Standing Alone Feel So Bad is perhaps nearest to their live sound, rocking with a dreamy middle break. Pony Ride’s wig-out with a shade of Man’s Spunk Rock is a fun closer, yet the eight-minute Turning Wheel is worth the entrance fee alone. It trips like early Neil Young or Juicy Lucy with riveting twisting guitar including pedal work. John Peel called it the best debut he had ever heard, though he said that rather regularly. The bonus tracks are the non-album single Changes Coming / Don’t Cry On Me released in August, an energetically rocking A-side with a Brinsley-style B-side, though the album’s country stomp Feel About The Country Fine might have fitted. Knapp’s 12-string here was added at Island.

That same month the band flew back from Germany to appear on Top Of The Pops. Incredibly, Pizer’s song was then banned by the BBC for being too “political”! He says today it was a loose commentary on current events during those years of global demonstrations. Although a close-knit band (and less than open to press interest), they felt that Rod Read and their style needed changing, which was amicably done when Ray Martinez (ex-Spring also from Leicester) joined, though an outside professional muso who saw it as a job.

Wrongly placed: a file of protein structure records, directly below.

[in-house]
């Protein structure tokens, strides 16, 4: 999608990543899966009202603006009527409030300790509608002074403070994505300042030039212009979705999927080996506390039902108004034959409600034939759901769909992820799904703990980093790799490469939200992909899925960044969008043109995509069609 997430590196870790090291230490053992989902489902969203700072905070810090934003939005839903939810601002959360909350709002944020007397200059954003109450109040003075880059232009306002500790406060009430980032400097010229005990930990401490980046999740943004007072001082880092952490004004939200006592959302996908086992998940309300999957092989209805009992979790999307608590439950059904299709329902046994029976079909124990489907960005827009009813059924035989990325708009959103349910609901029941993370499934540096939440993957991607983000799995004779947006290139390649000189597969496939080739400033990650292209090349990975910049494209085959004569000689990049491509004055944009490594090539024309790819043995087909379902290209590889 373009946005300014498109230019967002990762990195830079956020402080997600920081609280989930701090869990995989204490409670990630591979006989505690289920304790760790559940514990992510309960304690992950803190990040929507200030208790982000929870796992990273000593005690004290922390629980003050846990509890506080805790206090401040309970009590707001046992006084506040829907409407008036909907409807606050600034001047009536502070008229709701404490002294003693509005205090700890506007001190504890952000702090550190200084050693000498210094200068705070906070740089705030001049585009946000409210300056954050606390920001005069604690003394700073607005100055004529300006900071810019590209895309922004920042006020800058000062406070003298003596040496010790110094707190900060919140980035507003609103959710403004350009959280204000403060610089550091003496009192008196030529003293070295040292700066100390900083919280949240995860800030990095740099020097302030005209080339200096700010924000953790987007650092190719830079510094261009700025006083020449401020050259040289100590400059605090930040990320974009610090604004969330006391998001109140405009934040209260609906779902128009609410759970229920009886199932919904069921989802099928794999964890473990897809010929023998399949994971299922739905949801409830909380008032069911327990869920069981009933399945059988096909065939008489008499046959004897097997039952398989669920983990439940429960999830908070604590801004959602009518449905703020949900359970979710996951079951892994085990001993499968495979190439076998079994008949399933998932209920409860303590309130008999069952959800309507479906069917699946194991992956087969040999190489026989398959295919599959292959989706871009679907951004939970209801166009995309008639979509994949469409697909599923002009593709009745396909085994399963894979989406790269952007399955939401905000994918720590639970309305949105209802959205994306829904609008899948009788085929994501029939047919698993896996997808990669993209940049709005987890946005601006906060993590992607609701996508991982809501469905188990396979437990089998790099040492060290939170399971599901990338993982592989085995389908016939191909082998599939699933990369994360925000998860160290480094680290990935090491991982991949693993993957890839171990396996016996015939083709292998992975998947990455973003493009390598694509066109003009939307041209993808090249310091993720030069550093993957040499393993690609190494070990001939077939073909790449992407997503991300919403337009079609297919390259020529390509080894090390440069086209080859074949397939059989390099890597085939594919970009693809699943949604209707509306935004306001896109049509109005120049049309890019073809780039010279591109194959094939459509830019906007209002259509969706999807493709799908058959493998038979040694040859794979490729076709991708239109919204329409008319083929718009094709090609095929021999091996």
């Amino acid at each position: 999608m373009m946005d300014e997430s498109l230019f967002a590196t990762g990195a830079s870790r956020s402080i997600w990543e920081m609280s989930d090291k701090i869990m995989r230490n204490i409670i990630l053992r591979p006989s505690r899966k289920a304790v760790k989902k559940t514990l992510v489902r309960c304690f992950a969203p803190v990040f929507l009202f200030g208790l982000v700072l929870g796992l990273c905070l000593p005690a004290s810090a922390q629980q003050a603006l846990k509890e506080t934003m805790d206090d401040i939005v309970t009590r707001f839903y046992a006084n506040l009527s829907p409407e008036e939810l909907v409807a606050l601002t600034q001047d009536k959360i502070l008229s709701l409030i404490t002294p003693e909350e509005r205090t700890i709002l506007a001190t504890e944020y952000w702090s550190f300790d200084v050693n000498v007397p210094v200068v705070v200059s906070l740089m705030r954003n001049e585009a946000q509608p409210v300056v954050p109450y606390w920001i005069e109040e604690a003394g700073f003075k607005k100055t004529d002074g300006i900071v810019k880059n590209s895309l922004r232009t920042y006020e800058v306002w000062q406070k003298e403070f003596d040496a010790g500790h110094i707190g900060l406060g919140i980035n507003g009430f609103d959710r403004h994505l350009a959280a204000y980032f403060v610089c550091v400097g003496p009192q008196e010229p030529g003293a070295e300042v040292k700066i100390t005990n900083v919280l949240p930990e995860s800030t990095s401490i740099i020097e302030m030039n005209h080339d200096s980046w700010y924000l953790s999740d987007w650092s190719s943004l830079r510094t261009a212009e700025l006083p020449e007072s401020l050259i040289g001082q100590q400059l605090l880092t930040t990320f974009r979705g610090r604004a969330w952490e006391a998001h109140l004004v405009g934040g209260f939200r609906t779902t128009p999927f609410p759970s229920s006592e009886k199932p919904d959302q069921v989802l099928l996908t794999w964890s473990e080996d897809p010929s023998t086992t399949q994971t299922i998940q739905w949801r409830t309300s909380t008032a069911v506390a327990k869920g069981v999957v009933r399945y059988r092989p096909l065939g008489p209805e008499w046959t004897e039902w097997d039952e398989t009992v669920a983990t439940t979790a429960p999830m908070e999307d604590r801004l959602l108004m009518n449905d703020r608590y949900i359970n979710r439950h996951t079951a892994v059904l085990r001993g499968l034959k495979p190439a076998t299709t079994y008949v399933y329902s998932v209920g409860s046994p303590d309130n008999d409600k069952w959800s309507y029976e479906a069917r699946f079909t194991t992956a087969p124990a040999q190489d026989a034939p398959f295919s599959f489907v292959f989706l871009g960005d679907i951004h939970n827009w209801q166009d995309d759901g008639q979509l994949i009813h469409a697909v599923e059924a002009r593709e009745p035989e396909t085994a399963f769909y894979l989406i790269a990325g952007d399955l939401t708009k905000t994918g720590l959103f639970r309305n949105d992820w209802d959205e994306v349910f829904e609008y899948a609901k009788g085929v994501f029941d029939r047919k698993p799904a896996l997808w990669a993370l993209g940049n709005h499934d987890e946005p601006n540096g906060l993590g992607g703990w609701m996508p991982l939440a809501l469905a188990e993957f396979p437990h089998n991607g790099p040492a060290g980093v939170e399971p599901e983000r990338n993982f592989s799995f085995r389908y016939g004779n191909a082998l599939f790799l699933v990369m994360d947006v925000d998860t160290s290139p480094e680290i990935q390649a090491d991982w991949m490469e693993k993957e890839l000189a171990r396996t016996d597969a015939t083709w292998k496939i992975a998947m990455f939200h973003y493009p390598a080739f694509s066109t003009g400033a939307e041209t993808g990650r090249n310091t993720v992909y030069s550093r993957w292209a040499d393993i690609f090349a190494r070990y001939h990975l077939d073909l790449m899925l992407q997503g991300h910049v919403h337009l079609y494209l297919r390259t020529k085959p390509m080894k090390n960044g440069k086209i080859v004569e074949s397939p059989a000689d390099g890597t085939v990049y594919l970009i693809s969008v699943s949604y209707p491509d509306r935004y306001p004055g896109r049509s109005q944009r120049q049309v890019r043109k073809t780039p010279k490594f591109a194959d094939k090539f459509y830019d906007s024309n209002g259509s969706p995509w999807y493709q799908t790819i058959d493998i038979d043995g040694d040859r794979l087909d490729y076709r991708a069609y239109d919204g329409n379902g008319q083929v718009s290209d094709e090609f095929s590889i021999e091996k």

In the early summer of 1972, United Artists contacted to say the next album would be produced by John Anthony (Lindisfarne, Genesis, VDGG etc.), who chose Rockfield Studios in South Wales for the recording with Trident used for mixing. He thought them great musicians open to new, experimental ideas, hence the occasional addition of horns and strings. The title, Brenda & The Rattlesnake was again the drummer’s (and used as a later band’s name!), about a metaphorical stripper although they refute the concept album notion. Another ten tracks, this time only one by the bassist (the atmospheric rocking closer Comes A Time, the LP’s longest track, with boogie wah-wah) was released in late 1972 and forms the second CD of this definitive edition.